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Why Do Plants Need Water? What Are Its Uses?

Leaves Water

Water is vital for the survival of plants, and acts as a transportation medium to bring food to the plant. Plants need water, sunlight, warmth and soil to grow, and are the producers of the Earth’s ecosystem. They are also autotrophic and help maintain an environmental balance. Plants produce food through photosynthesis and supply us with oxygen. Water is required for many processes and for volume, shape, food, temperature control and environment. External application of water into soil is known as irrigation and water is also essential for crop production.

 

Germination of Plant Seeds

Plant seeds require water to activate enzymes and help germination. Water is a signal that allows plant seeds to know when it’s time to germinate and grow. Seeds absorb water and begin to soften. When they break open, they immediately look for new water to sprout and grow.

 

Photosynthesis and Food

Plants need water for photosynthesis to create energy and for food, water is critical to this process. It enters the stem and travels to the leaves, where photosynthesis occurs. With sunlight and carbon dioxide, they create sugars and form glucose for plant growth and create oxygen as a by-product. Without water, plants wouldn’t be able to photosynthesise and wouldn’t survive.  Plants gets energy from light, the chlorophyll in leaves absorbs photons from light. This turns them into high-energy molecules, combined with hydrogen from water and carbon from the carbon dioxide.

 

 

Transportation of Nutrients

Water allows transportation of nutrients from the soil into the plant’s roots, through a process called osmosis. This is where water moves from high concentrated areas in the soil to low concentrated areas in the roots. The water in garden soil delivers their food, and without water the soil nutrients would be immobile.

 

Sustaining Soil Ecosystems

Water allows plants to support the overall soil ecosystem, they play a role in keeping the system sustainable and healthy. Organisms in the soil rely on water to survive. Some plants also form relationships with organisms in the soil to improve water uptake. Therefore, water helps the ecological functioning of plants and soils.

 

Transpiration and Temperature Regulation

Transpiration is the evaporation of water from the leaf surfaces and stems of a plant. Plants draw water up the roots and use water from transpiration. This water is transported through the xylem. Xylem and phloem are vascular tissues in the veins of leaves, they take nutrients to different directions in the plant. Therefore, the water helps regulates temperature and cools down the plant through transpiration and water loss. Water evaporates whilst the plant exchanges water for carbon dioxide.  The loss of water vapour is through the stomates, these are small openings in the leaf epidermis and cuticles. Carbon dioxide enters the stomata, and this is used to create food. This exchange of water occurs when there is sunlight. When water exits the plant, the water vapour surrounds the leaves, and this forms a layer of moist air called the boundary layer.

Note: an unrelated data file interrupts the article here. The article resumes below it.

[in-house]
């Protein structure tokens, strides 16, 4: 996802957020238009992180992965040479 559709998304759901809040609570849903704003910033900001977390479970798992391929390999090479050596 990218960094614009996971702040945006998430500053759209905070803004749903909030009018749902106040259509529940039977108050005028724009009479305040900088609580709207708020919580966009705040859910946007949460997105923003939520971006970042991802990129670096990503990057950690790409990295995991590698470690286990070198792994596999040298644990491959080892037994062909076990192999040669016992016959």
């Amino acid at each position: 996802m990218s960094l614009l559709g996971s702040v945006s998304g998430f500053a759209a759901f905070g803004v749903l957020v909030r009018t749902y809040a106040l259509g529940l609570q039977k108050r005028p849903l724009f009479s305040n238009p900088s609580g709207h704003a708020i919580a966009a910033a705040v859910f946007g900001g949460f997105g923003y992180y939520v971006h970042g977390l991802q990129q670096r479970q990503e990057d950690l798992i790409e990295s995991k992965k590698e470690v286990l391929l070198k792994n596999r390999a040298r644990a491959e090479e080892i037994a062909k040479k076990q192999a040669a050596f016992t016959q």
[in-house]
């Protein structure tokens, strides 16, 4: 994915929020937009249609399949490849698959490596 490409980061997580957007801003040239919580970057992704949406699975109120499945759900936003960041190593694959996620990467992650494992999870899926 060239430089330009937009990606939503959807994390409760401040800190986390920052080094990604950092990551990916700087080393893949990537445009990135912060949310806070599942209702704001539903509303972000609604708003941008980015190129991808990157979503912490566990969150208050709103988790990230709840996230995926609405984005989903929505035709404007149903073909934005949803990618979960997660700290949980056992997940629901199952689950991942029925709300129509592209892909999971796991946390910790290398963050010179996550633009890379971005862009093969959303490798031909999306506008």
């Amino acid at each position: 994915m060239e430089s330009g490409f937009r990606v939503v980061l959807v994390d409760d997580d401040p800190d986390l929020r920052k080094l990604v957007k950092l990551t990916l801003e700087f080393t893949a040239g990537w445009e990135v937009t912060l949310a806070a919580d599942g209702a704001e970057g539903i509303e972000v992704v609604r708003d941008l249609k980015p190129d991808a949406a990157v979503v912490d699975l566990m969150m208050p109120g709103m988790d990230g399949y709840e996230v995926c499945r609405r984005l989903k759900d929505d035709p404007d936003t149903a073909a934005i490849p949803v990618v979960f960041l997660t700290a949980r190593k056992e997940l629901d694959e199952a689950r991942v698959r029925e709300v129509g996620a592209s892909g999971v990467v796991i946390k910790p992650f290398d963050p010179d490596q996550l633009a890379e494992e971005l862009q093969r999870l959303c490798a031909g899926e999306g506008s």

Shape and Structure

Plants are mostly made of water, with their cells being 80-90% water. Water is the main component of plant cells that is created through mitosis. It fills the cells and builds the turgidity of cell walls to full pressure, making the cell stiff and keeps plant cells turgid. This increases the growth of the plant and helps it stand upright. This helps build structure, growth, shape and volume. Loss of water causes droopiness and wilting, but excess water causes wilting.

 

Watering Plants

 

Different Water Types

You can use softened water on plants in short term use. However, watering container plants or garden plants with softened water is not advised. The sodium levels could build up within the soil and damage it. Rainwater is free from hard elements and has the correct pH for the majority of plants. Tap water will help garden plants, but only water when needed. Purified water is available in different sources, such as distilled and deionised. These don’t contain any impurities, such as minerals. You can also use boiled water as it can be cooled down. However, hard water can have calcium removed during boiling and could be considered when rainwater is not available. Acid-loving plants, such as heathers, gardenias and rhododendrons do not tolerate hard water with high mineral contents. However, carnivorous plants also like rainwater or reverse-osmosis water to grow and thrive.

 

Conclusion

Water has many uses for plants and is vital for their functions and to perform chemical reactions. Plants could not survive without water and need it for growth, food and energy. Therefore, it helps builds ecosystems and encourages sustainability in soil environments. If you require good-quality water for your plants, see our water filter products here. You can also see check out our Facebook Page for more updates, sales and information.

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